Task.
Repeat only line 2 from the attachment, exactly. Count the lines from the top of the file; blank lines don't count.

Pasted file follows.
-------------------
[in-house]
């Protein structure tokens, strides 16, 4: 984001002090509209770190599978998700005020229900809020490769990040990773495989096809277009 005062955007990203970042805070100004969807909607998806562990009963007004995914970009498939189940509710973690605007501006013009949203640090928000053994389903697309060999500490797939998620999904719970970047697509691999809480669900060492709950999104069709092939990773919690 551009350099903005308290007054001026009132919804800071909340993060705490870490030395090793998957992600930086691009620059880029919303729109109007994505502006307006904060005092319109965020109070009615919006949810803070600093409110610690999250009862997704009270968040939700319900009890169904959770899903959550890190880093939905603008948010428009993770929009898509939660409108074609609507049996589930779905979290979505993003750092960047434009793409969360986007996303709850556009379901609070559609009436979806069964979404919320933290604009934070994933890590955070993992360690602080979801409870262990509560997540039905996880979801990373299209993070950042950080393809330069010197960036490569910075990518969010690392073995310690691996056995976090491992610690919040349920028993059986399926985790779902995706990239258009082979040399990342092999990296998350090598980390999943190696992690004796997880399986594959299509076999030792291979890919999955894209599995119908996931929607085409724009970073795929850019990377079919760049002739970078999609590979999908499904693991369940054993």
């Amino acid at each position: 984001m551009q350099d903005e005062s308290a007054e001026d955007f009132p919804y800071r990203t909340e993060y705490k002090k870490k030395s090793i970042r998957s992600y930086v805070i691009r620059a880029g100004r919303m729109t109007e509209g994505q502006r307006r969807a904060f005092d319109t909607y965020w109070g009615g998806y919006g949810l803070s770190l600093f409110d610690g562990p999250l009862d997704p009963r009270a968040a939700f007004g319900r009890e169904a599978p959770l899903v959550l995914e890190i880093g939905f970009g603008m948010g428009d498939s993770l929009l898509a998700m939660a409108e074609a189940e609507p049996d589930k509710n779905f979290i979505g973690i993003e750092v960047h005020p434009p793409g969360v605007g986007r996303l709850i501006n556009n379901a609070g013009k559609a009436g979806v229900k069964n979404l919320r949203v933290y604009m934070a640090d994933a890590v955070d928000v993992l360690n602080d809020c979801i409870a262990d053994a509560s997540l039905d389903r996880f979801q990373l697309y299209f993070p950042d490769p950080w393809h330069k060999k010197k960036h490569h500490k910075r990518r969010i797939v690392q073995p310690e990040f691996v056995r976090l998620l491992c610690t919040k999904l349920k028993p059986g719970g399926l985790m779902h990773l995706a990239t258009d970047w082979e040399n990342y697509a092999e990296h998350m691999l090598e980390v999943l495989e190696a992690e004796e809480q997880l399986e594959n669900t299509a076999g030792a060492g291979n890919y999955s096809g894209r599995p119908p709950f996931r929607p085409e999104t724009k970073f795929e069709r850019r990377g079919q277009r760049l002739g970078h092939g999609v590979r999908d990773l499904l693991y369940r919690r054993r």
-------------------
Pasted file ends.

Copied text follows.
């Protein structure tokens, strides 16, 4: 984001002090509209770190599978998700005020229900809020490769990040990773495989096809277009 005062955007990203970042805070100004969807909607998806562990009963007004995914970009498939189940509710973690605007501006013009949203640090928000053994389903697309060999500490797939998620999904719970970047697509691999809480669900060492709950999104069709092939990773919690 551009350099903005308290007054001026009132919804800071909340993060705490870490030395090793998957992600930086691009620059880029919303729109109007994505502006307006904060005092319109965020109070009615919006949810803070600093409110610690999250009862997704009270968040939700319900009890169904959770899903959550890190880093939905603008948010428009993770929009898509939660409108074609609507049996589930779905979290979505993003750092960047434009793409969360986007996303709850556009379901609070559609009436979806069964979404919320933290604009934070994933890590955070993992360690602080979801409870262990509560997540039905996880979801990373299209993070950042950080393809330069010197960036490569910075990518969010690392073995310690691996056995976090491992610690919040349920028993059986399926985790779902995706990239258009082979040399990342092999990296998350090598980390999943190696992690004796997880399986594959299509076999030792291979890919999955894209599995119908996931929607085409724009970073795929850019990377079919760049002739970078999609590979999908499904693991369940054993």